cluding the gray zone (Table 1). Comparison of the propor- hominis was found more often than C. parvum (19/34 versus
tions of positive and negative results obtained by microscopy 8/34), possibly due to the urban origin of most of our patients
and by Cryptodiag showed no significant difference between (Table 2).
the two techniques regardless of the cutoff used for Cryptodiag
(McNemar’s test; P ⫽ 0.125 and P ⫽ 1 for cutoffs of 0.3 and
0.4, respectively). DISCUSSION
The four discrepant results between microscopy and Cryp- Despite reports of an increasing number of cases of crypto-
todiag were reviewed. For the two patients positive by Cryp- sporidiosis in Europe and in the United States (18, 25) and the
todiag and the two patients within the gray zone, microscopy persistent occurrence of food-borne and waterborne outbreaks
was confirmed to be negative, as was PCR-RFLP. (13), cryptosporidiosis remains underreported in many coun-
Genotypic identification by Cryptodiag. Experiments per- tries, due to a lack of official reporting and/or difficulties in
formed with purified plasmid DNAs of C. parvum and C. homi- diagnosing cryptosporidiosis. In most public and private labo-
nis tested by Cryptodiag using the respective specific probes ratories, testing for Cryptosporidium is usually not included in
showed good specificity for the detection of the respective routine examination of stool for ova and parasites, while
species and no cross-reactivity with other species. As expected, oocysts often cannot be detected by routine microscopic
the genomic DNAs of C. felis, C. meleagridis, and C. canis were examination of stool without staining or immunolabeling.
not detected by the C. parvum or C. hominis probes (Fig. 2). The PCR-ELISA method Cryptodiag, developed for diag-
Thirty-four clinical samples that were positive with the Cryp- nosis of cryptosporidiosis, offers several advantages for diag-
tosporidium sp. probes were processed by Cryptodiag using the nostic practice. First, it is commercialized as a kit in which the
C. parvum- and C. hominis-specific probes and by PCR-RFLP reagents needed for DNA extraction, amplification by PCR of
as the reference genotyping method. In one case, genotyping Cryptosporidium DNA, and visualization and identification of
by PCR-RFLP could not be achieved because of the presence hybridized products are provided in an easy-to-use format, and
of PCR inhibitors, whereas Cryptodiag identified C. parvum. the equipment required, i.e., a conventional PCR thermal cy-
Of the 33 remaining samples, all 6 samples identified as C. cler and an ELISA spectophotometric reader, is routinely used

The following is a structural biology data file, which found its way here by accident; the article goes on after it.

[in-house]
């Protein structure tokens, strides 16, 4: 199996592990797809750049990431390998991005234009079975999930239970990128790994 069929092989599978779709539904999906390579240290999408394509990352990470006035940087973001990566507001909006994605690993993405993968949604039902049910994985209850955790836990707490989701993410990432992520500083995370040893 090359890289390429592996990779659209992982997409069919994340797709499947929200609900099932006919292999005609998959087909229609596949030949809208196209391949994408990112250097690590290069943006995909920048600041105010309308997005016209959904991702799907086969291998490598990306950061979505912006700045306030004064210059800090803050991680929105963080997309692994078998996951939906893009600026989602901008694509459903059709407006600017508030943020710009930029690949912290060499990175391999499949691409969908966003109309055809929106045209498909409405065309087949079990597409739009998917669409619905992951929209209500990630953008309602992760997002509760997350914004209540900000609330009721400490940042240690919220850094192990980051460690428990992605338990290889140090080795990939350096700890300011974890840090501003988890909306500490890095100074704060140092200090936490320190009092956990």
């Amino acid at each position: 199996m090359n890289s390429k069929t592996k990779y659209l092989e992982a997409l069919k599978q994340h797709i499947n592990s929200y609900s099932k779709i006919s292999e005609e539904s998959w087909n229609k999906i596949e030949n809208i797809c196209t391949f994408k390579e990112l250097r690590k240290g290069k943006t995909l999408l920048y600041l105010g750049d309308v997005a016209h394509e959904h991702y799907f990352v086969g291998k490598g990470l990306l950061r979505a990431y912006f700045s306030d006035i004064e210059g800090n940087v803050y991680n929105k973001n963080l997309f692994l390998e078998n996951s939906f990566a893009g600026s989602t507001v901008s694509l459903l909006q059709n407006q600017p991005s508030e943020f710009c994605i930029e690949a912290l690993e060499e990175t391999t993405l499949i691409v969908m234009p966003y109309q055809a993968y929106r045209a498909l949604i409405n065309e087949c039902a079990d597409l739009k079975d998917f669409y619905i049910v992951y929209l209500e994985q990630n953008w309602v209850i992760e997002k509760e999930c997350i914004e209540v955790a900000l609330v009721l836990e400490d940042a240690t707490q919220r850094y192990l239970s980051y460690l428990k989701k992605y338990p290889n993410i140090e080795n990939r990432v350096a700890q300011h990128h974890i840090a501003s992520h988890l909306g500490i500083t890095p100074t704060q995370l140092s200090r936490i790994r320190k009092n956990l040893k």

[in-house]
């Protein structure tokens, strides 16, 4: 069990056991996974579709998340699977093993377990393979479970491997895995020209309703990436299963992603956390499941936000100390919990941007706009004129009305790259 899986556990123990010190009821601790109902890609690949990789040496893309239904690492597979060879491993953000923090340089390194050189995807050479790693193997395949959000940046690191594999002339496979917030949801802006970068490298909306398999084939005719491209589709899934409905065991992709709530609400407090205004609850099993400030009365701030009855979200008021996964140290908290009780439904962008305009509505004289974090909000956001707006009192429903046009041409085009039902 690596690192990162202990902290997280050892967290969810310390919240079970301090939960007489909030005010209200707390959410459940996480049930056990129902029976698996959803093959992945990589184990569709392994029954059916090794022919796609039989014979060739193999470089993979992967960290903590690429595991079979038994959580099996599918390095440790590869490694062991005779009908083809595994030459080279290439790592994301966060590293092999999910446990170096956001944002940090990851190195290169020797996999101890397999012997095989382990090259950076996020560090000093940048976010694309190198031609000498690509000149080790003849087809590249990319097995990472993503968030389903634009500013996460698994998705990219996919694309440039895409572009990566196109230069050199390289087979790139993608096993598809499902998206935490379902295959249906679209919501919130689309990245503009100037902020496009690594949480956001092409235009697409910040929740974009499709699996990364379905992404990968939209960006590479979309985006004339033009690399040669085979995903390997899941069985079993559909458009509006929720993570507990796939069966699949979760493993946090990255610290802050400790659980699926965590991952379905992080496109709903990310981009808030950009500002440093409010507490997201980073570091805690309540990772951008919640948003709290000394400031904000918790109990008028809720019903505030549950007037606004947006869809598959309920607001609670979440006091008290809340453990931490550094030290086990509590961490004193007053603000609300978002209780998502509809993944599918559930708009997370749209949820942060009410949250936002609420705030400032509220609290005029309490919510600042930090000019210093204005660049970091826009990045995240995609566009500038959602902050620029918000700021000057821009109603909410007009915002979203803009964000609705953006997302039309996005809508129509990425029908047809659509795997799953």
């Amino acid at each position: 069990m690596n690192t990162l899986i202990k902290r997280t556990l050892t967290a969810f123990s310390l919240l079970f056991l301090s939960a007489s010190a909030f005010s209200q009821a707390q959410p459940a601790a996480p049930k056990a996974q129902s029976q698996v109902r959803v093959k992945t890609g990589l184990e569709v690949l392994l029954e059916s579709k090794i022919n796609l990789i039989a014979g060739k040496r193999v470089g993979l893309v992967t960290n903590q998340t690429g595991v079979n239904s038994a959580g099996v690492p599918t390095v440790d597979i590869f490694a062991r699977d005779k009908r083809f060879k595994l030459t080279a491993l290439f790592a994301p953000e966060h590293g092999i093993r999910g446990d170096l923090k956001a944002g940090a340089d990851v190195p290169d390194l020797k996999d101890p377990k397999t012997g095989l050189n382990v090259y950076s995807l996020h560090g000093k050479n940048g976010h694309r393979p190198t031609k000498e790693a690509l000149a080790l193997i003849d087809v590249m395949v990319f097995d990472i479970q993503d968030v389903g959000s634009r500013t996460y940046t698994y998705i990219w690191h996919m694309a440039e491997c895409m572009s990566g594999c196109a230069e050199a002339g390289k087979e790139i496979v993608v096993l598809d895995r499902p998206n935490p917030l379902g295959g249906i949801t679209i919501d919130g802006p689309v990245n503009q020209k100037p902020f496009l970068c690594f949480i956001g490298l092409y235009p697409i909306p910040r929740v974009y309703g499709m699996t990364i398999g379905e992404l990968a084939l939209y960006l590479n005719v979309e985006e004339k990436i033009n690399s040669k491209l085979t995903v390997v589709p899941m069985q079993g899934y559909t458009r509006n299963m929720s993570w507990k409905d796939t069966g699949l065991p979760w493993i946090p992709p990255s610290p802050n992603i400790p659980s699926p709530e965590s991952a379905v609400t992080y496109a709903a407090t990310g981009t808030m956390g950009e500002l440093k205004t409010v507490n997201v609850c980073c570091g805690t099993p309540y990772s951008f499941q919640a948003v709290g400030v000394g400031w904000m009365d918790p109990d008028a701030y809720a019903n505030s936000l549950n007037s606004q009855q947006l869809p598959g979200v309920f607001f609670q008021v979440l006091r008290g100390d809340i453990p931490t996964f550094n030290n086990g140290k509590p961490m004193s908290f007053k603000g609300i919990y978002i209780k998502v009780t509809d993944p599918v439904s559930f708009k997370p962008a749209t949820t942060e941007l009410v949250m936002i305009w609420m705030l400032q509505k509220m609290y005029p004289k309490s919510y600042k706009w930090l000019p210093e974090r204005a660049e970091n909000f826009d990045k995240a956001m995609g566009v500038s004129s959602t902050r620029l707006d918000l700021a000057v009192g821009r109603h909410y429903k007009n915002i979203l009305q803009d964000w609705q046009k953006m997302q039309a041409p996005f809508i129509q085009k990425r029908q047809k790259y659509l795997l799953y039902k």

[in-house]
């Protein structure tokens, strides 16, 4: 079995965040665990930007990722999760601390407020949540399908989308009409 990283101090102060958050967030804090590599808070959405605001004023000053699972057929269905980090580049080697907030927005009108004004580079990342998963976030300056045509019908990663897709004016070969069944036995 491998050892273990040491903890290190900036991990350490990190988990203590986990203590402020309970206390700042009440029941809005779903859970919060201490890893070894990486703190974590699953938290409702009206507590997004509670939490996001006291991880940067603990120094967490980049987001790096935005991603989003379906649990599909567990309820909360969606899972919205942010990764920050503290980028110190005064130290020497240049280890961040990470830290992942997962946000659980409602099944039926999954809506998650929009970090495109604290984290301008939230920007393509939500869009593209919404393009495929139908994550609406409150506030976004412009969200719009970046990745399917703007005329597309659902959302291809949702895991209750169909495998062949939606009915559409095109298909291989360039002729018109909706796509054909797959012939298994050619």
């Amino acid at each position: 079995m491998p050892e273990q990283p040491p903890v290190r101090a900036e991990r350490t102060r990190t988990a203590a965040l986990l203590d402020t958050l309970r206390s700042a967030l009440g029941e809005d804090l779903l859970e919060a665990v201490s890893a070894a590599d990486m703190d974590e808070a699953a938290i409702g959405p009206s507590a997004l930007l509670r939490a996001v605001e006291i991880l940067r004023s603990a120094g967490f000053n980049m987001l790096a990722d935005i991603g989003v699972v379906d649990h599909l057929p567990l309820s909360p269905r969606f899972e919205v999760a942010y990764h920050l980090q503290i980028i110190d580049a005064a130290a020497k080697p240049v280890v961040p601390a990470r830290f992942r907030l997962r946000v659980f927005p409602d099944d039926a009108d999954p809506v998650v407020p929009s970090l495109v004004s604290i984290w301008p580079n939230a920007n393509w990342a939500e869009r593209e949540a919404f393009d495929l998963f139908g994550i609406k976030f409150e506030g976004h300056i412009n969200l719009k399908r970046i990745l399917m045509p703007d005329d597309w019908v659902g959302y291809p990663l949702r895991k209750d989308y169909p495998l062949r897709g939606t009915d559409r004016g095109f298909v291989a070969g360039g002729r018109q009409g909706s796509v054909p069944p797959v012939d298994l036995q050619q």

parvum by PCR-RFLP and 18 out of 20 samples identified as in many laboratories.
C. hominis by PCR-RFLP were correctly identified by Crypto- Second, the improved DNA extraction procedure provided
diag. In addition, PCR-RFLP identified C. felis in four cases with the kit allows the elimination of most PCR inhibitors
(Cryptodiag was positive by the Cryptosporidium sp. probe). In present in stools. This is a major advantage, since the presence
of PCR inhibitors and their removal have been frequently
found to be limitations in many PCR studies of stools or water
TABLE 1. Comparative performances of Cryptodiag and samples (12, 17, 19).
microscopy for diagnosis of cryptosporidiosis in Third, experimental tests on spiked samples showed that
151 stool samples Cryptodiag has good sensitivity, with a threshold of detection
No. with Cryptodiag resulta: of 5 to 10 oocysts/ml of water or stools. This represents a
Ziehl-Neelsen result ⬎100-fold increase in sensitivity compared to the sensitivity of
Negative Gray zone Positive Total
microscopy as estimated in other studies performed on fecal
Negative 114 2 2 118 samples seeded with various numbers of oocysts (23, 24). Tests
Positive 0 1 32 33 performed on clinical samples confirmed this, showing 97 to
100% sensitivity compared to the reference microscopic exam-
Total 114 3 34 151
ination following formol ether concentration and Ziehl-
Positive, OD ⱖ 0.4; gray zone, 0.3 ⱕ OD ⬍ 0.4; negative, OD ⬍ 0.3. Neelsen staining and no cross-reactivity with other pathogens
Cryptodiag sensitivity and specificity were as follows: for threshold of OD ⱖ 0.4,
sensitivity, 97.0% (32/33), and specificity, 98.3% (116/118); for threshold of OD ⱖ present in stools. In one case, the diagnosis of cryptosporidiosis
0.3 (including gray zone), sensitivity, 100% (33/33), and specificity, 96.6% (114/118). was made only after careful reexamination of microscopic

slides in view of a Cryptodiag result within the gray zone. In the concurrently from the same DNA extract, with PCR amplifi-